Cupping Aftercare: Do's and Don'ts After Cupping Treatment
Cupping aftercare: Do’s and don’ts after a cupping treatment
Cupping treatment is an ancient form of healing therapy that has been practiced over millennia in traditional Chinese, Korean, Tibetan and Unani traditional medicine systems. Today, it is a popular alternative therapy for a wide range of conditions, most notably chronic pain. By lifting the skin, stimulating the underlying tissues and applying pressure to myofascial trigger points, cupping therapy has been found to reduce neck, back and shoulder pain in sufferers.
Cupping is also an effective treatment for skin complaints (such as acne and cellulitis), lowering LDL cholesterol and digestive issues (such as constipation and nausea). But before you try cupping therapy for yourself, it’s important to be up to speed on the do’s and don’ts of preparing for your treatment, as well as any possible side effects.
What are the potential side effects of cupping therapy?
Cupping therapy is generally a very safe treatment; however, there are a few possible side effects you need to be aware of first.
First; scarring and infection. This is more common with wet cupping (in which a small incision is made to the skin prior to the application of cups), when bacteria may be allowed to enter the bloodstream. However, this is preventable with a little research into your clinic of choice. A well-run, professional clinic will use sterilized equipment and proper handwashing techniques to prevent this.
If heat is used during your treatment, there is also a slight risk of burns. However, just like infection, this is preventable if you opt for a skilled and experienced practitioner.
More common side effects of cupping include dizziness or lightheadedness (brought on by decreased blood pressure), bruising or discoloration of the skin, redness and/or tenderness of treated areas, itching and fatigue. These symptoms are mild, however, and can be easily managed with proper cupping aftercare.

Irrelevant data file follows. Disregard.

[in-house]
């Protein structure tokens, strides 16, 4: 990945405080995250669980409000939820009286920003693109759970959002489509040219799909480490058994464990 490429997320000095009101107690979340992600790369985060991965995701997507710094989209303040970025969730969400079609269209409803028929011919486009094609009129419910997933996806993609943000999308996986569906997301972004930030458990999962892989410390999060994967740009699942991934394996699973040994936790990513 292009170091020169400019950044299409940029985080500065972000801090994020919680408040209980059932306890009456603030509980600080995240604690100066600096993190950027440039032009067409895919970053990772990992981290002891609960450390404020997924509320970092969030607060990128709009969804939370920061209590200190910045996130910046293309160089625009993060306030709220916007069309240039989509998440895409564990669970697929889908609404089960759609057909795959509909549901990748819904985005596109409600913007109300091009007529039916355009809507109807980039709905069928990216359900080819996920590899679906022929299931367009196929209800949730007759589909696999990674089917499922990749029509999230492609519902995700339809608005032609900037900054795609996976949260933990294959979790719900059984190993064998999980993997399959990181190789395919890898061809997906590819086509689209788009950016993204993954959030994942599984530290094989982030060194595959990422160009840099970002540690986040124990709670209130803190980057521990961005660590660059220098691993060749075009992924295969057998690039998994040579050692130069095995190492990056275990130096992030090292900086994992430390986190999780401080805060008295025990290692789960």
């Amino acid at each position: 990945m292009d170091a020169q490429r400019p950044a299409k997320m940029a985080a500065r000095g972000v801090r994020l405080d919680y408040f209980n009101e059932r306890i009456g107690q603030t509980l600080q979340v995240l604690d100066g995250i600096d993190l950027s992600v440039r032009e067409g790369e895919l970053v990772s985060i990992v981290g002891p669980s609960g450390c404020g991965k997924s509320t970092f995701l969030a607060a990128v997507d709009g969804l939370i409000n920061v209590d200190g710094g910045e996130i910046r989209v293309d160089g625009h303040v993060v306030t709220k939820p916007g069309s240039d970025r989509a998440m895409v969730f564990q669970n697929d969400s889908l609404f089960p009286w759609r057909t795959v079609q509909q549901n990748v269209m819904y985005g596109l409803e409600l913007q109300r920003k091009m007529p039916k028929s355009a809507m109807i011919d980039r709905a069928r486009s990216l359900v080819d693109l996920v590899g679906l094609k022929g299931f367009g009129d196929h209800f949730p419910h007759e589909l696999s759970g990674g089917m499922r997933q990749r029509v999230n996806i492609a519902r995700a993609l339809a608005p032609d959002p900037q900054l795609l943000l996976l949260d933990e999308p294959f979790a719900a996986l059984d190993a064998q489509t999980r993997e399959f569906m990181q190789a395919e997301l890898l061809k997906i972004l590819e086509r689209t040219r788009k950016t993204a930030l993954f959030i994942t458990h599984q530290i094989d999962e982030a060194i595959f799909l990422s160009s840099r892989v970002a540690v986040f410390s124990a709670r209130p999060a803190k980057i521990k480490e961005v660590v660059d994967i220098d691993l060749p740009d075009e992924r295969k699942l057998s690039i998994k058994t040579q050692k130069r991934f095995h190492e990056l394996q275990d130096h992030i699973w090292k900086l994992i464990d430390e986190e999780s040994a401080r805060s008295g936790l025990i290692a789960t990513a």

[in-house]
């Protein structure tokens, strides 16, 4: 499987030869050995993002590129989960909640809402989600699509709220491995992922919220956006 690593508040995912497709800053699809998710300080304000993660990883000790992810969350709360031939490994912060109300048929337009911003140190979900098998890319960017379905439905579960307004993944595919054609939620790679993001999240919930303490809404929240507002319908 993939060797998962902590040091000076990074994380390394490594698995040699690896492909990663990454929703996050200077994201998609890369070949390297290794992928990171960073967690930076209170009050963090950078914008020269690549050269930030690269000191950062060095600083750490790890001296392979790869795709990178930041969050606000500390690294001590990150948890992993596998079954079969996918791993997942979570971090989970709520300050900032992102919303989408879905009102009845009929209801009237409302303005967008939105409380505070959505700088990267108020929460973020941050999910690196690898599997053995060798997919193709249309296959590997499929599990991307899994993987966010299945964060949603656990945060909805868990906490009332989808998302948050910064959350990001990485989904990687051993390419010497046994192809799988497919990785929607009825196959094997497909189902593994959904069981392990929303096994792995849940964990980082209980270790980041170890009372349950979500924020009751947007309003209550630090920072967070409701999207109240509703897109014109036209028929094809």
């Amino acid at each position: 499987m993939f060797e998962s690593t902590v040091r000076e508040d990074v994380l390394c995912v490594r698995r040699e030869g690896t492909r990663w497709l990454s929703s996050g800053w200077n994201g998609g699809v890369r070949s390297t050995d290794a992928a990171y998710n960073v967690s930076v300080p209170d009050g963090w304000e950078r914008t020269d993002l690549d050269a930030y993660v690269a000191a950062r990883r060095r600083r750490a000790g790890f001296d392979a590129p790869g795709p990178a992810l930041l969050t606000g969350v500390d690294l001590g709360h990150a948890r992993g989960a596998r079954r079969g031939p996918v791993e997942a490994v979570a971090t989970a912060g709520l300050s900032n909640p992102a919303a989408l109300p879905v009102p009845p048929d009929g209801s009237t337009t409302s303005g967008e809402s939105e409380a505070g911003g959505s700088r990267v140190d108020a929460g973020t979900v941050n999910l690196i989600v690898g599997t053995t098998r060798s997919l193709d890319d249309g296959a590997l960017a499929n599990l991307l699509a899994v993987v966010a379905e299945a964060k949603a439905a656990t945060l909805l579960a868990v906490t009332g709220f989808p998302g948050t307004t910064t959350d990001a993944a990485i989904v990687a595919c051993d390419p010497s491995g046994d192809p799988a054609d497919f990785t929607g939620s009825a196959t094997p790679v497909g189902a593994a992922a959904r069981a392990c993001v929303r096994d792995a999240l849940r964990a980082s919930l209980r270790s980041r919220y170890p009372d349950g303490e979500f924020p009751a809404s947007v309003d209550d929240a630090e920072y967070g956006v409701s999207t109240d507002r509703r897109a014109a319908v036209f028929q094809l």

Who should avoid cupping therapy?
Cupping therapy isn’t for everyone! The treatment is not recommended for people with the following conditions:
- Skin wounds
- Skin ulcers
- Recent experiences of trauma
- Disorders affecting the internal organs
If you do have any of the above conditions, it is advisable to consult your GP before booking yourself in for a cupping session.
Cupping pre- and aftercare: do’s and don’ts
Choose a clinic with a good reputation for cleanliness
This is of utmost importance for preventing infection and scarring as a result of cupping treatment. These side effects are entirely preventable if your clinic of choice is professional and well-run. Before you start your treatment, make sure your practitioner is using the proper protective equipment (i.e. gloves, gown, mask) and correct hand washing and disinfectant techniques. Cups should be completely sterile before application to the skin; in fact, disposable equipment is preferable to sterilized equipment to completely minimize the risk of infection.
Drink plenty of water after your treatment